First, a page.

National Overview - February 2003
larger image The graph to the left shows monthly mean temperature averaged across the contiguous United States based on long-term data from the U.S. Historical Climatology Network (USHCN). The value for 2003 is estimated from preliminary Climate Division data using the first difference approach. February 2003 ranked as the 39th coolest February in the 1895 to present record. The preliminary nationally averaged temperature was 33.3° F (0.7° C) which was 1.2° F (0.7° C) below the long-term mean.
Below average temperatures primarily spanned from Texas through the Ohio Valley and into the Northeast. Near normal conditions were present across much of the West, Great Plains and the Southeast. This is the first month since October 1997 where no state in the contiguous U.S. had above normal temperatures.
On a divisional scale, above average temperatures were present across portions of the Pacific Northwest, the Southwest as well as central and southern Florida (see below right).
The pattern of below average temperatures in the contiguous U.S. in February broadly corresponded with the mean 500mb height and anomalies chart. This shows that below normal 500mb heights extended from the Rocky Mountains, through the Great Lakes and into the Northeast.
It was the warmest February on record since reliable statewide records began in 1918 for Alaska, with anomalies of 14.8°F (8.2°C) above normal relative to the period 1971-2000.
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Regional Temperature Ranks for the
Contiguous U.S., February 2003
Region Rank Northeast 24th coldest / 86th warmest East North Central 40th coldest / 70th warmest Central 27th coldest / 83rd warmest Southeast 53rd coldest / 57th warmest West North Central 47th coldest / 63rd warmest South 31st coldest / 79th warmest Southwest 58th coldest / 52nd warmest Northwest 70th coldest / 40th warmest West 57th coldest / 53rd warmest
The map below, based on over 500 airport stations, shows departures from the 1971-2000 normal temperatures for February 2003. In the lower 48 states, widespread negative departures (greater than 7.5°F [4.2°C]) were present across much of the Great Lakes and the Northeast. Record cold temperatures occurred in parts of these regions during mid and late February (as is illustrated in an animation of daily temperature anomalies).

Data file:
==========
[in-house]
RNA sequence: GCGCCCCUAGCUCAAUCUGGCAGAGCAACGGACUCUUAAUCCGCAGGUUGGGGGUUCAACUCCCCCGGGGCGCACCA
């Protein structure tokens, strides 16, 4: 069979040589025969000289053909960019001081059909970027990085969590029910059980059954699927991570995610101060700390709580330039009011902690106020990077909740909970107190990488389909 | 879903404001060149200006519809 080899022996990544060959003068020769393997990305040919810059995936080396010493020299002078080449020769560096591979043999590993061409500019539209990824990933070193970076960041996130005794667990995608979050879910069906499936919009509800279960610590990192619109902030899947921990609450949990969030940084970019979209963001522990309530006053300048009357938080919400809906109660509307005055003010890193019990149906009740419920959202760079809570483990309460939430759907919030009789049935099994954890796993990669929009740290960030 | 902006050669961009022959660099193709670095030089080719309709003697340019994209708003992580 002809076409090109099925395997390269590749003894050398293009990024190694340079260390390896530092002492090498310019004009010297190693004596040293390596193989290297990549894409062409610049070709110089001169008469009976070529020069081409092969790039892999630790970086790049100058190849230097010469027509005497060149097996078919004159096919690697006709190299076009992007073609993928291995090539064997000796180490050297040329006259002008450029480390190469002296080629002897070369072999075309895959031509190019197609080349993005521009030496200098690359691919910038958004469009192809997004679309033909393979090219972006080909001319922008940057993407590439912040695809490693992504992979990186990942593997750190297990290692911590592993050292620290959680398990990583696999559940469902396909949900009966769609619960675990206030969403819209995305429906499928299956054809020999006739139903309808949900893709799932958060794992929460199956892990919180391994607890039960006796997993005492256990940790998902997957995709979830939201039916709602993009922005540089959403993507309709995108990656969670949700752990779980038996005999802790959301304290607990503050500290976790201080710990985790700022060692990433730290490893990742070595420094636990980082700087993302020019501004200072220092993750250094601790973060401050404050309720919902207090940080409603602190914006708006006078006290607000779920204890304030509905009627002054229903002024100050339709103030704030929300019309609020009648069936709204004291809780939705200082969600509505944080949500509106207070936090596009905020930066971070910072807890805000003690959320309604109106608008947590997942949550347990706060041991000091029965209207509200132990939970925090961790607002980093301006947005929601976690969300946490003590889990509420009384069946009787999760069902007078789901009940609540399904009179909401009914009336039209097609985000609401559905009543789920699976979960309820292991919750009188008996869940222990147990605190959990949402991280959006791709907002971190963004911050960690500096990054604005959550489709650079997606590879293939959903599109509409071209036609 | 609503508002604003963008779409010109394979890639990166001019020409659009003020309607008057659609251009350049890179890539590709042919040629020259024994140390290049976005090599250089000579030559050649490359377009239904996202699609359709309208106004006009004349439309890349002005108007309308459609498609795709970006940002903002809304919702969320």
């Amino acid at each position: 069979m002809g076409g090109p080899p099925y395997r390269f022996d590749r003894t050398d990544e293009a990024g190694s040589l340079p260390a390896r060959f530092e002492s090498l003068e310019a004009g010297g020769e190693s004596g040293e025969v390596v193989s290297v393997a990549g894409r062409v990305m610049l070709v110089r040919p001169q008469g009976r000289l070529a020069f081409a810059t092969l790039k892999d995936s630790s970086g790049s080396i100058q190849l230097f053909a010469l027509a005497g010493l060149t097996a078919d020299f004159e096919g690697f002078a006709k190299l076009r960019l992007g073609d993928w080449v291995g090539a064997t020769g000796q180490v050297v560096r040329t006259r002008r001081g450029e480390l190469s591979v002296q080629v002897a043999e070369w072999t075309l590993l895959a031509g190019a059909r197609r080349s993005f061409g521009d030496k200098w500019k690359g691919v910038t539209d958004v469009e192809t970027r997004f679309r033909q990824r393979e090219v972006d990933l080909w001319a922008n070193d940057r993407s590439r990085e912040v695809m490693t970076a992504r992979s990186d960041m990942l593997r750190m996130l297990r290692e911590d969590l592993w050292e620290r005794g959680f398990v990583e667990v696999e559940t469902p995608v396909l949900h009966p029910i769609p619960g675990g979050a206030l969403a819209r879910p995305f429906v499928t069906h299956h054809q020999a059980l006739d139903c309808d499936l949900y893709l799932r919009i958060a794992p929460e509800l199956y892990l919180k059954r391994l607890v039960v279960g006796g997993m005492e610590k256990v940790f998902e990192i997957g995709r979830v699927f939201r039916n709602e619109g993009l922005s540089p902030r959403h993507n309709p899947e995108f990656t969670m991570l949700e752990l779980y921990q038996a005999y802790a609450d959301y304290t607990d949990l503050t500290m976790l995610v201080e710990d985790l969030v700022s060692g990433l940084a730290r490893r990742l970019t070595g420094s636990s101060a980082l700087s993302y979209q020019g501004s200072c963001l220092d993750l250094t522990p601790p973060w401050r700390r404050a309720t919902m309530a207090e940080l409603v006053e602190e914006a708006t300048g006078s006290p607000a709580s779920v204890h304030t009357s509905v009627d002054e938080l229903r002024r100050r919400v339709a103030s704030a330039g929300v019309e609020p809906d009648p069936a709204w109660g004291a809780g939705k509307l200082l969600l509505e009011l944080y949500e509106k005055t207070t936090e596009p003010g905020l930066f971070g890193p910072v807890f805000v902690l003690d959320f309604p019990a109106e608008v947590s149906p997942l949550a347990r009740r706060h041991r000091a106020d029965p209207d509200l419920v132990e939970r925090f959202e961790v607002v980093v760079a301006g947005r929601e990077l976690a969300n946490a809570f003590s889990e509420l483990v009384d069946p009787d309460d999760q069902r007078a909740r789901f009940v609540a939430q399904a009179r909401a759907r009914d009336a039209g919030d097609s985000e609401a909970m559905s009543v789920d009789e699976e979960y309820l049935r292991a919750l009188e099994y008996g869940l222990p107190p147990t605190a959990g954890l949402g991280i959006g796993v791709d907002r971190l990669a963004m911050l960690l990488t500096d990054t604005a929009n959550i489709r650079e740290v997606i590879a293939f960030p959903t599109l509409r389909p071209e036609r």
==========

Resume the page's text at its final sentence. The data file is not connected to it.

A new minimum daily temperature record was set in Massena, NY on February 16th when the low reached -28°F (-33.3°C) shattering the old record low of -13°F (-25°C) set in 1987. Also on the 16th, a new lowest maximum temperature record was set at Albany, NY where the temperature only reached 4°F (-15.6°C). Billings and Sheridan WY set low temperature records on February 24th. Billings reached -17°F (-27.2°C) and Sheridan's temperature fell to -20°F (-28.9°C).
See NCDC's Monthly Extremes web-page for more records.
larger image The graph to the left shows mean temperature averaged across the contiguous United States based on long-term data from the U.S. Historical Climatology Network (USHCN). The value for December 2002-February 2003 is estimated from preliminary Climate Division data using the first difference approach. December 2002-February 2003 was warmer than average and ranked as the 31st warmest such period in the 1895 to present record. The preliminary nationally averaged temperature for December-February was 34.0° F (1.1° C) which was 1.0° F (0.6° C) above the long-term mean.